Kremlin comments on chess snub by Norwegian champion
Magnus Carlsen confirmed on Wednesday that he would not defend his title next year against Russia’s Ian Nepomniachtchi
Kremlin spokesman Dmitry Peskov has said he is disappointed by the decision of Norwegian chess icon Magnus Carlsen not to defend his world title against Russia’s Ian Nepomniachtchi.
Five-time champion Carlsen announced on Wednesday that he would not compete against challenger Nepomniachtchi for the world title next year.
Explaining the decision, the Norwegian said he was “not motivated” to play another world title match, having previously called for changes to the format.
Nepomniachtchi had earned the right to face Carlsen by winning the FIDE Candidates Tournament when competing under neutral status in Madrid earlier this month.
He will now contest the world title against China’s Ding Liren, who was the runner-up at the event.
Reacting to the news, Russian presidential spokesman Peskov – who is also chairman of the Board of Trustees of the Russian Chess Federation – expressed his disappointment.
“Of course we’re sorry. This does not look good on Carlsen. We will still support Ian and wait for the crown in Russia,” said the Kremlin official, according to TASS.
Nepomniachtchi, 32, declined to comment when approached by Russian media for his views on the situation.
By coincidence, the Russian was taking on Carlsen at a rapid and blitz tournament in Croatia on Wednesday, where the pair drew their first clash.
Elsewhere, FIDE chief Arkady Dvorkovich said he respected Carlsen’s decision and that no sanctions would be imposed.
“I respectfully accepted (Carlsen’s decision). There are no sanctions and there cannot be, since no rules have been violated,” Dvorkovich told RIA Novosti.
Nicknamed ‘Nepo’, Russian grandmaster Nepomniachtchi contested the last World Championship match against Carlsen in December 2021 but was comfortably beaten by the Norwegian.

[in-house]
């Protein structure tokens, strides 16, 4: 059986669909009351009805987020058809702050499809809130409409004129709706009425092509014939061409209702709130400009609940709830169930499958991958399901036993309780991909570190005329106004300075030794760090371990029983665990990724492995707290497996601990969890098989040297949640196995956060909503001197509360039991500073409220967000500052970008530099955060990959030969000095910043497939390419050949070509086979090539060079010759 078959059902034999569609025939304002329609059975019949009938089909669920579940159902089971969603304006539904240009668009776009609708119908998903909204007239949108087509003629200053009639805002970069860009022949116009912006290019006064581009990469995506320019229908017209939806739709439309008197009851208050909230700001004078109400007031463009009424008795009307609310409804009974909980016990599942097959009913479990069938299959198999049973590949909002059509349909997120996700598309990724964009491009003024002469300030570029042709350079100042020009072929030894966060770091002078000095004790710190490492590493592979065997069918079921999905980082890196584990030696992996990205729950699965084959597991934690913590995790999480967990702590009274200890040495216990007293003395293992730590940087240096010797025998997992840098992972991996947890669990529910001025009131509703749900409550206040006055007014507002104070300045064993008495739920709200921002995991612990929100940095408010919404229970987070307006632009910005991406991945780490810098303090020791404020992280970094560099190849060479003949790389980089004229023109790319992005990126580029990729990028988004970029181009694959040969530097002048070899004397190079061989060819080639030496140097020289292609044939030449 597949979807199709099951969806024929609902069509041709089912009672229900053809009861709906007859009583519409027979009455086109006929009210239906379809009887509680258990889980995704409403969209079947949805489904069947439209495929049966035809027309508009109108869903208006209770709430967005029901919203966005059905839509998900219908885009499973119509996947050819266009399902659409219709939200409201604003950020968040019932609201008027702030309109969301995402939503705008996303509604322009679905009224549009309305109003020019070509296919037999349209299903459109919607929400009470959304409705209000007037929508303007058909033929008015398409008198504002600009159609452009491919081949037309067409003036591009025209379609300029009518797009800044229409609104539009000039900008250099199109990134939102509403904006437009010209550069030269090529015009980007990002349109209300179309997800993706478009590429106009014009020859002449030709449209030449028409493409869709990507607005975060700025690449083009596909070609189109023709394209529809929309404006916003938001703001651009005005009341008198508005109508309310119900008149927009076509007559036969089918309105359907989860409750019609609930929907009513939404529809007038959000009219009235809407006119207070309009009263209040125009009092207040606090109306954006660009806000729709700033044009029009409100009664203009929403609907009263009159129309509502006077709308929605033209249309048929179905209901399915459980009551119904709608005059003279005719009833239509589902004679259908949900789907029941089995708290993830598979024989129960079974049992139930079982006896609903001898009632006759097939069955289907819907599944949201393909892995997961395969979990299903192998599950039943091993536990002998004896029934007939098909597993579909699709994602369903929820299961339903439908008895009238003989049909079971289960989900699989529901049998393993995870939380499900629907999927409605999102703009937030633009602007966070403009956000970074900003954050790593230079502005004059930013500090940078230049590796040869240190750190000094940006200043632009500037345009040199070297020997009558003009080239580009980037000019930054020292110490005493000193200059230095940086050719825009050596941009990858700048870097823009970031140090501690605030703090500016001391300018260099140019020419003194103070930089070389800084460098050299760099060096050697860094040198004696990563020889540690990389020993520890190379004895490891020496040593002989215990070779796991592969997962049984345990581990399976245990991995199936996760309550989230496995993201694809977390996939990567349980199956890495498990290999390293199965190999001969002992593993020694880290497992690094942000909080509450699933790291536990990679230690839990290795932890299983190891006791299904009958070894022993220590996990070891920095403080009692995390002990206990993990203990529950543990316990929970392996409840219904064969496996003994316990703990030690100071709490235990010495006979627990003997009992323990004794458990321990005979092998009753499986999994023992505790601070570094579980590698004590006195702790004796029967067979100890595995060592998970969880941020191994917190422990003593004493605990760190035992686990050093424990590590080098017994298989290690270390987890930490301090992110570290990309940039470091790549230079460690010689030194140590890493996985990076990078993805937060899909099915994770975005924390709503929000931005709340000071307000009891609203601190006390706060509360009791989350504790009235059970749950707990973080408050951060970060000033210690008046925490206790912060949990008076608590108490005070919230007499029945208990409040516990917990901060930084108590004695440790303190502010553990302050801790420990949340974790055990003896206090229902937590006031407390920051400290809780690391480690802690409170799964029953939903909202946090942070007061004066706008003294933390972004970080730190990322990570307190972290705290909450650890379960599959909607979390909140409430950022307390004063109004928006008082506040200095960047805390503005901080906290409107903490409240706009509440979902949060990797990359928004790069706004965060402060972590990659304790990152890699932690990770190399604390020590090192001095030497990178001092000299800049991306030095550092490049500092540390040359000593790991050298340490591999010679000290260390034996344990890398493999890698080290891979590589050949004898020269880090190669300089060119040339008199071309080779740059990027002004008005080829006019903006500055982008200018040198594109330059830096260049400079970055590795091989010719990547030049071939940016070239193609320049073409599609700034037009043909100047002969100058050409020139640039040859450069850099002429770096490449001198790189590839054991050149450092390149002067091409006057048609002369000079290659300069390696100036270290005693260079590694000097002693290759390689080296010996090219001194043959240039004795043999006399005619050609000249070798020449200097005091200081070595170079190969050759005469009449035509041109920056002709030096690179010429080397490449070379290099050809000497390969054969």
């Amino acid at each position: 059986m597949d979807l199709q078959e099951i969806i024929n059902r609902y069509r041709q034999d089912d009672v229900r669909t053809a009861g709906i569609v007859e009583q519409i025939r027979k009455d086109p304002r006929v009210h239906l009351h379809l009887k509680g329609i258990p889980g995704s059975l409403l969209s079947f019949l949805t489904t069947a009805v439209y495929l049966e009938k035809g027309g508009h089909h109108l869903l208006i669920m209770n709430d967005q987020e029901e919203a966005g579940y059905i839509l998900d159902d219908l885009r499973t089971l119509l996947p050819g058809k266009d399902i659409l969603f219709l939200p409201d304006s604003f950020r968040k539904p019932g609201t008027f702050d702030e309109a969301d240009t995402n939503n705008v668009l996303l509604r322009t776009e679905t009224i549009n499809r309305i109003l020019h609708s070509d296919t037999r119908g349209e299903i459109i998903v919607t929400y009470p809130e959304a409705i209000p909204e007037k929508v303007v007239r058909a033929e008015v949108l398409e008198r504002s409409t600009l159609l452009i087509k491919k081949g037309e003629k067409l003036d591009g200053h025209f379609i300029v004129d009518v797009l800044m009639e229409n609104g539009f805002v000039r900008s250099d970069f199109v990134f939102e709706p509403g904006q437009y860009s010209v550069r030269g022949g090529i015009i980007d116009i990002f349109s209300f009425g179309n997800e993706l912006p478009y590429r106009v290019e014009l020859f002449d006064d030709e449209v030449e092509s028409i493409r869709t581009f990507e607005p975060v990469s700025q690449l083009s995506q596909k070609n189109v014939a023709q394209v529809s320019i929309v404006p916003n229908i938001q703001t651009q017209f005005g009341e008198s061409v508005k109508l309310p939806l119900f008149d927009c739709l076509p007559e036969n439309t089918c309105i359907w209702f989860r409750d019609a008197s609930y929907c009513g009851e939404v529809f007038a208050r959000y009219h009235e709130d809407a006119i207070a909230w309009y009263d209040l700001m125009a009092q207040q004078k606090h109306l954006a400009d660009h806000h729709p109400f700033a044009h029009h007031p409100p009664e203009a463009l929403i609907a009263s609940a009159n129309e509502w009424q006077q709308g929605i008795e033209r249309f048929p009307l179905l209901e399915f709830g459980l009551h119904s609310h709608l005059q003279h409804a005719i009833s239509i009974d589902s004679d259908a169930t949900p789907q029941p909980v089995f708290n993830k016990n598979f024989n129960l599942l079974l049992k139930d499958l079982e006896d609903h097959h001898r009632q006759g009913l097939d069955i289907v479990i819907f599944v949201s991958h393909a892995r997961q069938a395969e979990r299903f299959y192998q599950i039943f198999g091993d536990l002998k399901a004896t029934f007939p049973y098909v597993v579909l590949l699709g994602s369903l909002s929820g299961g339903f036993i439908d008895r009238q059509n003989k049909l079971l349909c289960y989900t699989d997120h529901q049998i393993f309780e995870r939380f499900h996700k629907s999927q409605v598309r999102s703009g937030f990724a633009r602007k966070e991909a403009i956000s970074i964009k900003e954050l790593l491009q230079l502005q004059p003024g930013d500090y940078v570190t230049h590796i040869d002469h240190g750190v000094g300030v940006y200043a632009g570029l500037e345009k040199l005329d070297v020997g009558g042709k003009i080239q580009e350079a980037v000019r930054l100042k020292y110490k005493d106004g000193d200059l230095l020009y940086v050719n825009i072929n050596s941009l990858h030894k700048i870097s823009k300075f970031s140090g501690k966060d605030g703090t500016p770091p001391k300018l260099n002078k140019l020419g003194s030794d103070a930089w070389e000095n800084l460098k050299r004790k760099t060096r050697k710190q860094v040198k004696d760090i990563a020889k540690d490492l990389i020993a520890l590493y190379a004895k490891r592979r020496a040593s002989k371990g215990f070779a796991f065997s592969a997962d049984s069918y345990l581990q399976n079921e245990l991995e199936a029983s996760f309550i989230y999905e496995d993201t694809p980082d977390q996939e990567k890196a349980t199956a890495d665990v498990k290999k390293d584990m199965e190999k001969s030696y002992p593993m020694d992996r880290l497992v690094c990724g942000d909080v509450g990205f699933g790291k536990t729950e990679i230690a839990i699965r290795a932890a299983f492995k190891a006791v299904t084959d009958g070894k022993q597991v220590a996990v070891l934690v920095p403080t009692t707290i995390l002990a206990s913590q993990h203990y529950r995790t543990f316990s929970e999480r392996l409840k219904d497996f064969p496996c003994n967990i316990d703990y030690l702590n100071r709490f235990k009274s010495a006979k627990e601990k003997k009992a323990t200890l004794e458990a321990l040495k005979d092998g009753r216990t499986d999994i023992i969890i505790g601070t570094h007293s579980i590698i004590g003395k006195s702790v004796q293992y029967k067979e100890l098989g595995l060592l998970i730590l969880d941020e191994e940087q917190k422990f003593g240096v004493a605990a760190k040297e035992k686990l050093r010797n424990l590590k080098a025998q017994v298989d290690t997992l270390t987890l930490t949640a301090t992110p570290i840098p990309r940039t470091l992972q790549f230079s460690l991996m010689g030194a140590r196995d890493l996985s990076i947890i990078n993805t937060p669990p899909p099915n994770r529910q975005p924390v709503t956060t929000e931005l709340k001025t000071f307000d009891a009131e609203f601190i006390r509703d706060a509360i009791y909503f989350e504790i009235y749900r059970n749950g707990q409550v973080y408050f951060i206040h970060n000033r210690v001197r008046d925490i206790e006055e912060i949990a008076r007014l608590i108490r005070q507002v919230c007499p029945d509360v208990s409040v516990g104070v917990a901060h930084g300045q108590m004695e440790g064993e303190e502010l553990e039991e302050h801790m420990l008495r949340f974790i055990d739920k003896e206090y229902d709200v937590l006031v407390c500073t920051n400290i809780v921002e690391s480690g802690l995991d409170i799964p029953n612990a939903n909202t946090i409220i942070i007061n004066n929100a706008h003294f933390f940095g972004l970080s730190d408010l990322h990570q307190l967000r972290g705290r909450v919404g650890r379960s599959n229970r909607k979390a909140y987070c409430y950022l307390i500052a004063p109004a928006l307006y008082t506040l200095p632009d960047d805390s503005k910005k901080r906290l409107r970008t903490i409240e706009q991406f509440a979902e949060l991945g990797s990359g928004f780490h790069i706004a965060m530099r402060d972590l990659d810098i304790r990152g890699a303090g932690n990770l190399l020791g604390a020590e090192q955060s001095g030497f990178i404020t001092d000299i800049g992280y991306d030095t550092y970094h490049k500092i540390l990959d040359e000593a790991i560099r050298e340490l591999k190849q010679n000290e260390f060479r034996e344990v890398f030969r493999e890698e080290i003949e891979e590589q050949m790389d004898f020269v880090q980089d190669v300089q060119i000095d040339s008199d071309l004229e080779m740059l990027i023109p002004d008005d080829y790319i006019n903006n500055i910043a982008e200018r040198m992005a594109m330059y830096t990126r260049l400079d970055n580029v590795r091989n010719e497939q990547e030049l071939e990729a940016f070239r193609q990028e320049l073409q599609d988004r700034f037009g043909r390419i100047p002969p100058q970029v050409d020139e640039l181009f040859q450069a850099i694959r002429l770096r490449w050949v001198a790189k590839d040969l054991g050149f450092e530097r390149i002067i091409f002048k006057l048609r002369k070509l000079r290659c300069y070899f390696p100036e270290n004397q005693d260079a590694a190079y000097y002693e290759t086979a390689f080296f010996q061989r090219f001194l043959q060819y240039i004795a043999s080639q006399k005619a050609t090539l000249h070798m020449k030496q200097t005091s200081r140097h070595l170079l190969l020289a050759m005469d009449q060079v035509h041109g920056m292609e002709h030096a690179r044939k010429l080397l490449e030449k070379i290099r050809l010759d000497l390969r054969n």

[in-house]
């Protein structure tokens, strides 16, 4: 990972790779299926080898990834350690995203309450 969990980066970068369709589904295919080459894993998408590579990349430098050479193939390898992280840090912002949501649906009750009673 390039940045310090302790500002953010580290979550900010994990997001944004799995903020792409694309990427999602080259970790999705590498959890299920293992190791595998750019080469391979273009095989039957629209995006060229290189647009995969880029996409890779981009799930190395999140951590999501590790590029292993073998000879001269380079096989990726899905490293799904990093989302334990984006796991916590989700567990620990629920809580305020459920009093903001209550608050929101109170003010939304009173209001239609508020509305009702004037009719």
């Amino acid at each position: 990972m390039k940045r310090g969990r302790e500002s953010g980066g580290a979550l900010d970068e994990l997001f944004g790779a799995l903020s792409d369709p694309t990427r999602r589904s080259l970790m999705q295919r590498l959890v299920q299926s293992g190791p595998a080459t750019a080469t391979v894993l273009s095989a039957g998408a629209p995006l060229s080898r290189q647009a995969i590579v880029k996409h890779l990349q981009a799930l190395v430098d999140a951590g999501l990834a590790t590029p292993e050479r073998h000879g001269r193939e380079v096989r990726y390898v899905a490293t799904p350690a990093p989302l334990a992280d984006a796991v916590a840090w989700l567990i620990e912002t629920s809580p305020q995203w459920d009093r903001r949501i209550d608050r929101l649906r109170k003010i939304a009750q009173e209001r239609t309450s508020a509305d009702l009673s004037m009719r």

Carlsen is widely considered among the greatest chess players of all time. He first won the world title in 2013 and defended it on four subsequent occasions.
He was pushed all the way by Russia’s Sergey Karjakin in New York in 2016 before prevailing in a series of rapid tiebreaks.
Karjakin currently finds himself banned by FIDE for his public support of Russian President Vladimir Putin and the military operation in Ukraine.
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Ahead of next year’s World Championship, Carlsen had wanted a change from the classical match format and favored a speeded-up type of competition.
The Norwegian had been given a deadline of July 20 – International Chess Day – by FIDE to confirm his participation.
Announcing his decision, Carlsen stressed that he was not retiring from the game.
“I simply feel that I don’t have a lot to gain,” said the 31-year-old.
“I don’t particularly like it, and although I’m sure a match would be interesting for historical reasons and all of that, I don’t have any inclination to play and I will simply not play the match.
“I’m not retiring from chess, I’m still going to be an active player,” he added.
“I’ve got a lot of chess coming up. I enjoy playing tournaments a lot. Obviously, I enjoy them a lot more than I enjoy the World Championship, and frankly I don’t see myself stopping as a chess player any time soon.”
Nepomniachtchi will bid to become Russia’s first FIDE world champion since Vladimir Kramnik in 2006.
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